White Sox Manager Tony La Russa didn’t mince words when he was asked what happened between Yankees third baseman Josh Donaldson and Chicago shortstop Tim Anderson on Saturday.
“He made a racist comment,” La Russa said of Donaldson. “That’s all I’m going to say.”
Shortly after the Yankees beat Chicago at Yankee Stadium, 7-5, Donaldson, who’s white, admitted to calling Anderson, who’s Black, “Jackie” in the primary inning. Anderson said it happened twice in the sport. Anderson deemed the reference to Jackie Robinson, who broke Major League Baseball’s color barrier with the Brooklyn Dodgers in 1947, “disrespectful” before agreeing together with his manager that the remark was racist.
“Mainly, he was attempting to call me Jackie Robinson,” Anderson said. “He was like, ‘Hey, what’s up Jackie?’ I don’t play like that. I don’t really play in any respect. I wasn’t really going to trouble no one today, but he made the comment, and you understand, it was disrespectful and I don’t think it was called for. It was unnecessary.”
Anderson and Donaldson exchanged words on the sector early in the sport. The situation escalated within the fifth inning when White Sox catcher Yasmani Grandal confronted Donaldson as he stepped into the batter’s box. Grandal, pointing toward Anderson at shortstop, got nose to nose with Donaldson, and the benches cleared. Anderson, jogging in from short, was restrained by teammates and refrained from Donaldson. There have been no punches thrown.
“This game went through a period in time where lots of those comments were meant, and I believe we’re well past that,” Grandal said after the sport. “It’s just unacceptable. I just thought it was a low blow, and I need to make certain I’ve got my team’s back. There’s no way that you simply’re allowed to say something like that.
“Imagine me, you don’t want me to inform you guys what I told him.”
Yankees Manager Aaron Boone said he needed to unravel Chicago’s accusation before commenting further. Major League Baseball will investigate the situation, per Newsday’s Laura Albanese.
Donaldson, meanwhile, said he has been calling Anderson “Jackie” for years. He claimed it was a long-running joke between them, stemming from a 2019 Sports Illustrated article wherein Anderson said, “I sort of feel like today’s Jackie Robinson.”
Anderson was speaking on his desire to introduce more personality and flair to baseball’s traditionally reserved culture, an effort that Anderson has received pushback for at times during his profession.
“So first inning, I called him ‘Jackie.’ Let me provide you with somewhat context of that,” Donaldson began. “In 2019, he got here out with an interview, said that he’s the brand new Jackie Robinson of baseball and he’s going to bring back fun for the sport, right? In 2019, once I played for Atlanta, we actually joked about that in the sport.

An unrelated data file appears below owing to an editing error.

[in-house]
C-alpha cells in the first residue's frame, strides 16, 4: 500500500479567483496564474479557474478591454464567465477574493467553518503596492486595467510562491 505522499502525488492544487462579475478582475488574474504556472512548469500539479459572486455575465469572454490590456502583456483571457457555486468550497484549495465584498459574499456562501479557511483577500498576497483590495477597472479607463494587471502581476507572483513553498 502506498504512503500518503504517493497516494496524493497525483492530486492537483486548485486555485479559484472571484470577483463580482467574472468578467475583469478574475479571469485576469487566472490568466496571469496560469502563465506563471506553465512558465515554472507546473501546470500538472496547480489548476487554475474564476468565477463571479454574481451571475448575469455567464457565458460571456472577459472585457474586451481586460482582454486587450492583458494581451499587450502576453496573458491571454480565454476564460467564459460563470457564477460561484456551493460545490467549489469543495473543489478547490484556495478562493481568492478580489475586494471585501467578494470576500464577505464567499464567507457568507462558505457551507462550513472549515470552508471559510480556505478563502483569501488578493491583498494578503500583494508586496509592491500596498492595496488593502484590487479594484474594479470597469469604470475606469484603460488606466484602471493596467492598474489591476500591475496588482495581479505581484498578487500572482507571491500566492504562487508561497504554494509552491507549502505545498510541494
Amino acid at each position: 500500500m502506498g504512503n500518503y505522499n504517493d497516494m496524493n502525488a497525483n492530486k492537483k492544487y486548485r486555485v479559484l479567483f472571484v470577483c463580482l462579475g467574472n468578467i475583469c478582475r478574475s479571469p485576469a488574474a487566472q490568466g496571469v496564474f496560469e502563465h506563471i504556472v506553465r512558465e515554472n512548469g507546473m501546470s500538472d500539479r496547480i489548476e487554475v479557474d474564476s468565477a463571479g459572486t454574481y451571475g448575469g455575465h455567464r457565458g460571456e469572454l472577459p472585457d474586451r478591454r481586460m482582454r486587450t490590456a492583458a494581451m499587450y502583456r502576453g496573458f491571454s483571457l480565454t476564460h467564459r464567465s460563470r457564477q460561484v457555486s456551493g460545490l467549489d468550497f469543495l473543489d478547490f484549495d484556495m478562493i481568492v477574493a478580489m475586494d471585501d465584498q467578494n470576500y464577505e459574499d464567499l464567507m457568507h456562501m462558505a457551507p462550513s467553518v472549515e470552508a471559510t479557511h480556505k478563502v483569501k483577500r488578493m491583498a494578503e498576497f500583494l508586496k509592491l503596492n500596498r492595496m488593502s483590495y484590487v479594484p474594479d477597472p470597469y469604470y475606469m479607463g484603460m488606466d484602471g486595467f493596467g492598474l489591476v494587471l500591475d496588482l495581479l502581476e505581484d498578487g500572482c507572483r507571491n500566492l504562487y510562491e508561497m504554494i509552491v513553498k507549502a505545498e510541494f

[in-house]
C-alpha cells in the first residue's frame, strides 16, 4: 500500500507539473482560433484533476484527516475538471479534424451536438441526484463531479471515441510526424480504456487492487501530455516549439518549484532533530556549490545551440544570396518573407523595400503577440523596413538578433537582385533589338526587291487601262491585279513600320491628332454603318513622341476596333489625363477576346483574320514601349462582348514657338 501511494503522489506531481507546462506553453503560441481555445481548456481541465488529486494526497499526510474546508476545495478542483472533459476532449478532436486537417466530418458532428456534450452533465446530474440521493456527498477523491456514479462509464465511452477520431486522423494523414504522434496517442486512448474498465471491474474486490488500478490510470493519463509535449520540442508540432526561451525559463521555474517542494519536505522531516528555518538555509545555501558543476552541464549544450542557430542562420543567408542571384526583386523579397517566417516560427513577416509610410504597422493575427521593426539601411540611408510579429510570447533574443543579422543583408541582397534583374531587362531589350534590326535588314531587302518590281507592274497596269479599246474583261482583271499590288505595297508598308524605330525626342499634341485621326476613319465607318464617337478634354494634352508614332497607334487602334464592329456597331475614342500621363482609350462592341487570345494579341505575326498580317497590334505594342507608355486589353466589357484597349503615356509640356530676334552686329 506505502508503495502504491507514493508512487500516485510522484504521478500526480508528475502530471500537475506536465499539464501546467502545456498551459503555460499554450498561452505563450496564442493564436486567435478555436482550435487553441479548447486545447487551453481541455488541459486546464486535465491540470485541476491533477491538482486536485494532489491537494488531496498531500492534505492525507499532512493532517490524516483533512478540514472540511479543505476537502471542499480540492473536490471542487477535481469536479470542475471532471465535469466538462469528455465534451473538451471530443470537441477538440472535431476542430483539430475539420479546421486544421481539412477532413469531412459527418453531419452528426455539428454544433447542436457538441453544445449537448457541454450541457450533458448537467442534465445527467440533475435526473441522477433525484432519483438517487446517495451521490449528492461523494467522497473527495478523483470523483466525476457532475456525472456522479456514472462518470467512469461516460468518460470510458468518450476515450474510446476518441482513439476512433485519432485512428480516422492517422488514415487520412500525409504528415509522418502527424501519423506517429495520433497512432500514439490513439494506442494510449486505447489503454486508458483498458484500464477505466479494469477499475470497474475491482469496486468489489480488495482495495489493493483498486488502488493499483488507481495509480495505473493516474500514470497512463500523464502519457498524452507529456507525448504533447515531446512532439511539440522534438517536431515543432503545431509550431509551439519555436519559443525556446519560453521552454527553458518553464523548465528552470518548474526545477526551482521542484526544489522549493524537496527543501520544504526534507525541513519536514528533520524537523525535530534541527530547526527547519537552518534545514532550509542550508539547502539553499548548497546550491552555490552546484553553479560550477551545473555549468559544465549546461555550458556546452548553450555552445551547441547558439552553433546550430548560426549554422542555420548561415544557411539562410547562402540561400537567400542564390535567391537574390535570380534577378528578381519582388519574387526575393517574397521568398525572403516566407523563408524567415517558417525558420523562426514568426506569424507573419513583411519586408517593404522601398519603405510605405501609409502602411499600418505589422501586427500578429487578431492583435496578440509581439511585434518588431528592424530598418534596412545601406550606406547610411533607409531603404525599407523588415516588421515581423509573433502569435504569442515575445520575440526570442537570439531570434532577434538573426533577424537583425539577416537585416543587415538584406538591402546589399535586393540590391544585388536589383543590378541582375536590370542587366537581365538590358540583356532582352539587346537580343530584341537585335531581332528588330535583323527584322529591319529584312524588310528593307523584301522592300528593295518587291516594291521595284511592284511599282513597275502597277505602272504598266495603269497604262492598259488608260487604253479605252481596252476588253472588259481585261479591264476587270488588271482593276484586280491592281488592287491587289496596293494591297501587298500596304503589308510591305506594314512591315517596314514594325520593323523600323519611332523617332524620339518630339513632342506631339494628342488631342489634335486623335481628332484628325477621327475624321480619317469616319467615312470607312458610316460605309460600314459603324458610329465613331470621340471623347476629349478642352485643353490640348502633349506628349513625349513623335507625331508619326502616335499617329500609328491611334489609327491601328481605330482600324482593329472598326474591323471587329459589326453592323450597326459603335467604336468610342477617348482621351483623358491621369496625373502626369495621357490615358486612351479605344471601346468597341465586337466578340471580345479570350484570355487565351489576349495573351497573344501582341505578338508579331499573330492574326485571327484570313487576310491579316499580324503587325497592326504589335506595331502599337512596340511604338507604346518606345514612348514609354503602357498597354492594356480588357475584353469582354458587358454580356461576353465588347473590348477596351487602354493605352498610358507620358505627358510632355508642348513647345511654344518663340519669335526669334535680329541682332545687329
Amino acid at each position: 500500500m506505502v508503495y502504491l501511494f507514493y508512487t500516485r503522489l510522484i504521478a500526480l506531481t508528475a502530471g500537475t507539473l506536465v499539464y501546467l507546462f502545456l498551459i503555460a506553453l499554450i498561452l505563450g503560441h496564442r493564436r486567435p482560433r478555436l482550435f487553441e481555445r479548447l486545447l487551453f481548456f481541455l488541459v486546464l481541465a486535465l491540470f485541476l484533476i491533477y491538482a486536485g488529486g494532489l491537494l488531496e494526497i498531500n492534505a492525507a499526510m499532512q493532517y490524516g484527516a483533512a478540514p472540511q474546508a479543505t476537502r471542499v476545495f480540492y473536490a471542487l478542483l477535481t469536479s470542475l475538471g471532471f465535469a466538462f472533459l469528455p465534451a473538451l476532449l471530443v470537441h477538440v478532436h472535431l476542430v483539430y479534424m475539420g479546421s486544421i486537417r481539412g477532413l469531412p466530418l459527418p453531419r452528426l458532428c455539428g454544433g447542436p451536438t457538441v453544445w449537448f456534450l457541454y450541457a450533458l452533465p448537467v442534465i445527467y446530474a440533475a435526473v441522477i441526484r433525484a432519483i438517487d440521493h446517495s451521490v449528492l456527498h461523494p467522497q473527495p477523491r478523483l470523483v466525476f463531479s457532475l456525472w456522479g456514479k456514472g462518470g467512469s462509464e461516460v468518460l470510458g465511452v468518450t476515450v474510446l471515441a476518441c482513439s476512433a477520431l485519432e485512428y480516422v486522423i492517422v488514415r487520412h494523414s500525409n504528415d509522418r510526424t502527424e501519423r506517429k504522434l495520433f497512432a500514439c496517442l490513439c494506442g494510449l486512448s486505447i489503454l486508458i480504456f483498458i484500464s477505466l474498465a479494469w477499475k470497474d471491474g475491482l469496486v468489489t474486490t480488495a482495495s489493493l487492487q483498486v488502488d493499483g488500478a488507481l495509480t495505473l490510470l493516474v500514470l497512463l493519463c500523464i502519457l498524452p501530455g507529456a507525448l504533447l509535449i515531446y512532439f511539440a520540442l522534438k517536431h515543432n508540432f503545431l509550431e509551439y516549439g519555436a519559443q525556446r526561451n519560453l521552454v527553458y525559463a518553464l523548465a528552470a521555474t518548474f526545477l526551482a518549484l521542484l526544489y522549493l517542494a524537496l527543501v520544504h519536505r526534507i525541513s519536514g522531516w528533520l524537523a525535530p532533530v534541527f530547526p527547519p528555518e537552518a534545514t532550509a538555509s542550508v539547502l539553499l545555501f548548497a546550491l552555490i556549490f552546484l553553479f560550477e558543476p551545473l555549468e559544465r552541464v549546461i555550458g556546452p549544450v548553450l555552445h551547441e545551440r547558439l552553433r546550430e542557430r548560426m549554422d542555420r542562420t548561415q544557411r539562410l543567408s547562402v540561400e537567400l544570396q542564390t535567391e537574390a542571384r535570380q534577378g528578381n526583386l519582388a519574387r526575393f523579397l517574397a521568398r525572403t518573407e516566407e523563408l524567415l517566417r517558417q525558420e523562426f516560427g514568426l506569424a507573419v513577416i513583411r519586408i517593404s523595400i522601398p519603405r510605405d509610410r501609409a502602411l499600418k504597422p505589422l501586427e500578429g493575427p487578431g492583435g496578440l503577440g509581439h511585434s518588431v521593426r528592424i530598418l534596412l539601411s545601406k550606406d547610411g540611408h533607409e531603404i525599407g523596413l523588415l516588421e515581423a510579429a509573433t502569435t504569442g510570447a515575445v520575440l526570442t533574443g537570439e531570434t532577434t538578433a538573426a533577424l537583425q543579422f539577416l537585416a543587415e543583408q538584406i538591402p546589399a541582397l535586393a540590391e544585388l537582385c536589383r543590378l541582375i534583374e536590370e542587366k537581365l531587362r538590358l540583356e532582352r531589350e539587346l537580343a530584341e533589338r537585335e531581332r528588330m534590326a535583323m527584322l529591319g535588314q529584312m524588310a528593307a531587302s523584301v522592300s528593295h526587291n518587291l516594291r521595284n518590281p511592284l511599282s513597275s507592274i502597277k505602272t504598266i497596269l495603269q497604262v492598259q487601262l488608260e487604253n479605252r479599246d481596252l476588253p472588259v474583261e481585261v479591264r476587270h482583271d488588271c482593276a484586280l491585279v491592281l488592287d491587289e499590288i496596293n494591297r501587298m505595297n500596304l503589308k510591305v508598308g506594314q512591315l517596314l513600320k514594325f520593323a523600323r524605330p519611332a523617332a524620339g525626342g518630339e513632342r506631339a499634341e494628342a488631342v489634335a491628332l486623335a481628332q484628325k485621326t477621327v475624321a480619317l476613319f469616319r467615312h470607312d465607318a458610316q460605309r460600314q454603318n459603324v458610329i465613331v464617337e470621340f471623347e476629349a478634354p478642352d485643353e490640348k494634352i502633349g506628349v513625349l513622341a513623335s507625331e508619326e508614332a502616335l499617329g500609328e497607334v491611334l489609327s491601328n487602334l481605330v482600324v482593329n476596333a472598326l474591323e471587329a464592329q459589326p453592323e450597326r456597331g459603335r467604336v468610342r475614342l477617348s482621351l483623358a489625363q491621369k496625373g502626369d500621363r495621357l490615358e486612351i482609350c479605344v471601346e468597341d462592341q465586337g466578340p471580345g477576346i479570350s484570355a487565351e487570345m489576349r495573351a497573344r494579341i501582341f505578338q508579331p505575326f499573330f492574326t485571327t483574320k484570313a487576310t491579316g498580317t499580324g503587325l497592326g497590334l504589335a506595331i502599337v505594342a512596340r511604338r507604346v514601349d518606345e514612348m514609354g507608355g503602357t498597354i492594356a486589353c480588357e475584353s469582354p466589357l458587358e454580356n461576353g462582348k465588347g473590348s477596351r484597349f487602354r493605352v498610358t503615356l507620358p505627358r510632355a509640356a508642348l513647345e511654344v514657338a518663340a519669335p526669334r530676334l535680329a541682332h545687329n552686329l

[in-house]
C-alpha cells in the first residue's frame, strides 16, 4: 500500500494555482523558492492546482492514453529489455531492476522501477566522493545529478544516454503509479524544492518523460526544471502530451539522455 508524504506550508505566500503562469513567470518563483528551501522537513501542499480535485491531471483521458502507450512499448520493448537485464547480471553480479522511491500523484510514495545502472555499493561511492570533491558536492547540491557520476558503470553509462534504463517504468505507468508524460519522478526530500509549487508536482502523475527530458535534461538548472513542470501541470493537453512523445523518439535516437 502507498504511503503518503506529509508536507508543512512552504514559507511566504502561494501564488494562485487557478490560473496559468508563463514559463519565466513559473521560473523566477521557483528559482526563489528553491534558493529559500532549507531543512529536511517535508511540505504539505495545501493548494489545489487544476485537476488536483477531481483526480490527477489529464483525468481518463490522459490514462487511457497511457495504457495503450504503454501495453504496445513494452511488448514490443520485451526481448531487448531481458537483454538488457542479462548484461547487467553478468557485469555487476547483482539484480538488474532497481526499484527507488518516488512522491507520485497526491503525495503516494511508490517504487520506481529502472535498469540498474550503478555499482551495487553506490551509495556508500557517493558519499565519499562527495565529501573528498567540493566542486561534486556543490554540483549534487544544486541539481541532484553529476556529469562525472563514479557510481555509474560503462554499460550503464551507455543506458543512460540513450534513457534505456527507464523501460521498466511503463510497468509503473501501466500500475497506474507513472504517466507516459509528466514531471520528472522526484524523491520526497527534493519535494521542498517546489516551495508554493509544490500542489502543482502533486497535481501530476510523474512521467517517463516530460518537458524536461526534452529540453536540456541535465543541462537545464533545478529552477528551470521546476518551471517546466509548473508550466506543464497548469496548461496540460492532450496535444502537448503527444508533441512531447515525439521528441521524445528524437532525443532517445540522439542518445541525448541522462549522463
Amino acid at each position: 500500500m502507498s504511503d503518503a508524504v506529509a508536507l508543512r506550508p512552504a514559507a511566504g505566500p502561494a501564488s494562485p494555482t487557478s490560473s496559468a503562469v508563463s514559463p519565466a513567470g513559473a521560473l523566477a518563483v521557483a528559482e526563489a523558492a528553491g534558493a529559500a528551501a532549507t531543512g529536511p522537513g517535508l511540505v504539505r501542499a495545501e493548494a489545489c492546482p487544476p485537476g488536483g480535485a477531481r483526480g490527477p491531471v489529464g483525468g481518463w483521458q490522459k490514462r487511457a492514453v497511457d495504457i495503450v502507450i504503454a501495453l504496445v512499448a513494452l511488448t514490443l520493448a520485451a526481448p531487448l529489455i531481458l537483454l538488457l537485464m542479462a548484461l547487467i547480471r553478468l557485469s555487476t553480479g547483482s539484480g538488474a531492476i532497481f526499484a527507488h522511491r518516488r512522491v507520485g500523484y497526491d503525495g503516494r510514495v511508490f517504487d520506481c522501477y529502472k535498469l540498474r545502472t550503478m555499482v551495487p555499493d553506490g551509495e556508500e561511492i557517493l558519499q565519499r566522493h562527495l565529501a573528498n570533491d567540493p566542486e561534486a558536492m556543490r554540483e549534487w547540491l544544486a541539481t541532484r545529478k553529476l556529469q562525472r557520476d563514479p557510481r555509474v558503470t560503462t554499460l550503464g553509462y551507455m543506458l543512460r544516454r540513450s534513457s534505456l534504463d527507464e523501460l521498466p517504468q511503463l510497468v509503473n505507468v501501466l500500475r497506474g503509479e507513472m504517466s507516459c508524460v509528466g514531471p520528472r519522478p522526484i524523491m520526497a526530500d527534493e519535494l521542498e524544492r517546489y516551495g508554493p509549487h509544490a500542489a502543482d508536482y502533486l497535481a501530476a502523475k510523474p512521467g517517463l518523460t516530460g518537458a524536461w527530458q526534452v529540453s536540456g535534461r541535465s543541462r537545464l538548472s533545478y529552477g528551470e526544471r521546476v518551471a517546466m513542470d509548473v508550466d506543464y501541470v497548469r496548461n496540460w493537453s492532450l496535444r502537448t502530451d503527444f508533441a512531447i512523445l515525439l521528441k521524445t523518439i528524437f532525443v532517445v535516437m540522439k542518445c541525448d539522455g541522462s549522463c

“I don’t know what’s modified, and I’ve said it to him in years past. Not in any manner than simply joking around for the incontrovertible fact that he called himself Jackie Robinson. So if something has modified from that — my meaning of that just isn’t in any term attempting to be racist by any fact of the matter. It was just off an interview.”
Donaldson added: “Obviously, he deemed that it was disrespectful. And look, if he did, I apologize. That’s not what I used to be attempting to do, by any manner.”
For Anderson, there was no humor to be found.
“That happened in the primary, the primary time he got on, and I spared him that point,” Anderson said. “After which it happened again. It’s just uncalled for.”
Donaldson said he can be open to having a personal conversation with Anderson. His characterization of the situation raised some eyebrows, though, as Anderson and the White Sox haven’t had a great recent history with Donaldson. Just last week, Anderson took exception to a physical tag from Donaldson when the teams played in Chicago. On an attempted pickoff play at third base, Donaldson pushed Anderson off the bag, ultimately leading to a protected call. That resulted in an exchange of words and a modest bench clearing.
Donaldson also had run-ins with the White Sox in 2021 while he was a member of the Twins, who, like Chicago, play within the American League Central. In a single such matchup, Donaldson homered off the White Sox ace Lucas Giolito. As Donaldson crossed home plate, he might be heard yelling, “Hands not sticky anymore,” a nod to M.L.B.’s crackdown on pitchers using foreign substances.
Afterward, Giolito called Donaldson a “pest” and said that if the infielder had an issue with him, he should say so to his face. Donaldson then told reporters that he confronted Giolito within the stadium’s parking zone.
On Saturday, Donaldson said that he took responsibility for last week’s tag on Anderson and was attempting to “make light” of the continued tension in an try and defuse things. “We’re not trying to begin any brawls or anything like that,” Donaldson said.
The White Sox, who finish their regular-season series with the Yankees with a Sunday doubleheader, didn’t see it that way.
White Sox closer Liam Hendriks, a former teammate of Donaldson’s, called Donaldson’s interpretation of events “straight delusional.” He added: “Often, you could have inside jokes with people you get together with, not people who don’t get along in any respect.”
“He lives in his own world,” Grandal said of Donaldson while also bringing up the dispute with Giolito.
“I’m sure some other team would have reacted the identical way. Like I said, a comment like that’s just unacceptable.”
Manager Aaron Boone said relief pitcher Chad Green, who turns 31 on Tuesday, would require Tommy John surgery. Green, who will likely be a free agent after this season, had a 3.00 E.R.A. in 14 appearances this season. … The Yankees placed outfielder Joey Gallo and catcher Kyle Higashioka on the Covid-19 injured list.